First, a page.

Written 8 June 2009
We're here! And getting here went even more smoothly than usual. First, mirabile dictu, our taxi was on time! This is not an issue we've had good luck with in the past, so we allowed plenty of time, asking for an 11 a.m. pickup for a 2:30 p.m. flight (the drive to the airport is only 15 minutes). As it happened, we had a pleasant talk (some of it in French!) with our friendly German driver about the joys of Paris, then had plenty of time to check in, get through security (a breeze despite dire warnings from friends of long delays because only one security lane is working), have a leisurely lunch, and catch our flight, also right on time.
I was also pleasantly surprised by our experience of the Miami airport, which I remember as an absolute zoo the last time we flew to France through it. Yes, it was a little small for the number of people passing through it, but our arrival and departure gates were close together, we had time for a snack (hot chocolate and Cuban-style pastries, in anticipation of a late dinner), and still had time left to explore the marvelous art with which the concourse was decorated.
The floors were terrazzo inlaid with metal (brass? bronze?) motifs of plant life (some whole plants, some skeletonized leaves, some microscopic cross-sections, all different). So far as I could tell, in several hundred yards of walking, they never repeated. They reminded me strongly of the lobby floor in my new building (King Life Sciences at FSU), but were essentially monochrome. I wonder whether the same artist designed them who made our floor.
Even cooler, though, were the Wheels o' Fish which thickly covered the walls of one section. I have no idea what they were made of (painted fiberglass, maybe?), but they were magnificently detailed and lifelike! Most were life-size, but I think some were larger than life and a few smaller, and I was pleased at how many I could identify, at least to common name to about the level of genus. Now that's my idea of art. I'd love to have them on my walls at home, but we'd have to settle for the smaller ones— we haven't got a wall large enough to accommodate, e.g., these life-size swordfish.
The airport's main disadvantage was the distinct shortage of electrical outlets. The janitors must use battery-powered vaccuum cleaners. Some phone company had provided charging posts for cell phones, but they were all in use and people were queuing for them.
Everything was going swimmingly, and on time, until they actually tried to board our flight. The airport had suffered a major thunderstorm just before our flight from Tallahassee arrived, and apparently it had interefered with some of the place's electronics. All over the terminal, the electrically operated metal doors between the jetways and the terminal were malfunctioning and would not open! We stood around for a while, until an official arrived with some sort of key and they were able to pull them open by brute force. Even then they wouldn't stay open, and after a couple of minutes, if they were held open, a flashing light and loud alarm started up. They finally got the alarm to shut up, and we finally boarded while a security guard leaned on each half of the door, to hold it open.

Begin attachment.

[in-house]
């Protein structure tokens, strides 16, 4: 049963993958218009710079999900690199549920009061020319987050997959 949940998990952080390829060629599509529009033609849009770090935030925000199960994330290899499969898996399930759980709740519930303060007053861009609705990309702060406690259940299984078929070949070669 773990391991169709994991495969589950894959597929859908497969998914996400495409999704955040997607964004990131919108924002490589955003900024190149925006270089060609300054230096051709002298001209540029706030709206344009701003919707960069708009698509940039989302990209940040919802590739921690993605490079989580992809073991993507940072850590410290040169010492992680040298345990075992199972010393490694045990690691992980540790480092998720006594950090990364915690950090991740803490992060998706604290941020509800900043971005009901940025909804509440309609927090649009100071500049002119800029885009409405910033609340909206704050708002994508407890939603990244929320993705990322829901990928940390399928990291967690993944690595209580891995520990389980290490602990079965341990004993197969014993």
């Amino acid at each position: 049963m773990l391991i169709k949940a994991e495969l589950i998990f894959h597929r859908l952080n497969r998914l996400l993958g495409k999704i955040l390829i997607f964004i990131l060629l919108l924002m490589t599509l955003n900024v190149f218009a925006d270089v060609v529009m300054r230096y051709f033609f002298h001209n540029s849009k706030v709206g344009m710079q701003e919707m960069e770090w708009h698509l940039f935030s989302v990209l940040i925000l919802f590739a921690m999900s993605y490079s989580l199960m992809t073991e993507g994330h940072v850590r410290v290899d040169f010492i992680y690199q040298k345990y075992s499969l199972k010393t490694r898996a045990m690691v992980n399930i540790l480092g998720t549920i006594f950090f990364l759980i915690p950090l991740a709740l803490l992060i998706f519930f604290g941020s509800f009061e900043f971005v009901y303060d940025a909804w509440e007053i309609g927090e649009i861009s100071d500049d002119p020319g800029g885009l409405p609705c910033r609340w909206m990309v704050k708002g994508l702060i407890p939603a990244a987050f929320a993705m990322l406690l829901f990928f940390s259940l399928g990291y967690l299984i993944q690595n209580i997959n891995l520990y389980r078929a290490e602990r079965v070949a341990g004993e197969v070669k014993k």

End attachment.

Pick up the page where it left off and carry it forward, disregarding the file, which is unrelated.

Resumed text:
The flight went entirely smoothly, and I was actually able to sleep for a while (which I usually have trouble doing on airplanes; David snored placidly throughout). A new wrinkle on this trip was "passenger locater forms," which we had to fill out because of "la grippe porcine," swine flu. We had to give contact information for everyplace we intended to be in the next 10 days, so that they could track us down if anybody we sat near on the plane came down with swine flu, and we had to promise to let them know if we came down with it. That meant writing out a whole list of phone numbers, all of which I fortunately had with me in my computer case.
In Paris, passport control and customs were even slicker and less obtrusive than usual, and we found ourselves conveniently close to the preferred Europcar rental counter—the one in the little shopping complex with minisupermarket, pharmacy, lunch restaurant, bookstore, and post office (this last closed, of course, on Sunday). While David rented the car, I got our usual six-pack of bottled water (to keep in the car; we start by drinking the bottled stuff, then refill the bottles from the tap for the rest of the trip) and some Supradyne (those fizzy vitamins David likes). After a light, early lunch, we adjourned to the the parking lot, where we found our cute, light-gray Fiat Panda waiting and were soon on our way to Troyes, in the southern part of Champagne—we had had to by-pass it during last year's trip to the that region, and it was conveniently located as a stop on our way to Burgundy.
We're a little later than we were last year, so the colza (oil-seed rape) has finished blooming (too bad—its fields of bright-yellow flowers are spectacular), but on the drive, we passed lots of that, plus lots of wheat and the awnless grain that I have tentatively identified as barley and a few fields each of broad beans, potatoes, sugar beets, very young sunflowers, and even younger corn.
We got to Troyes at 2:00 p.m., found our hotel despite the directions provided on its website, and pulled into its parking lot, only to discover it locked and dark. A sign on the door (and, they claim, on the website and in every reservation-confirmation message) explained that reception is closed from noon to 6:00 p.m. on Sundays; please come back later. Oookay. So we locked our luggage in the car, safe enough in its fenced and secluded parking lot, and set off on foot for the middle of town (about 1 km away) in seach of restrooms and four hours' diversion.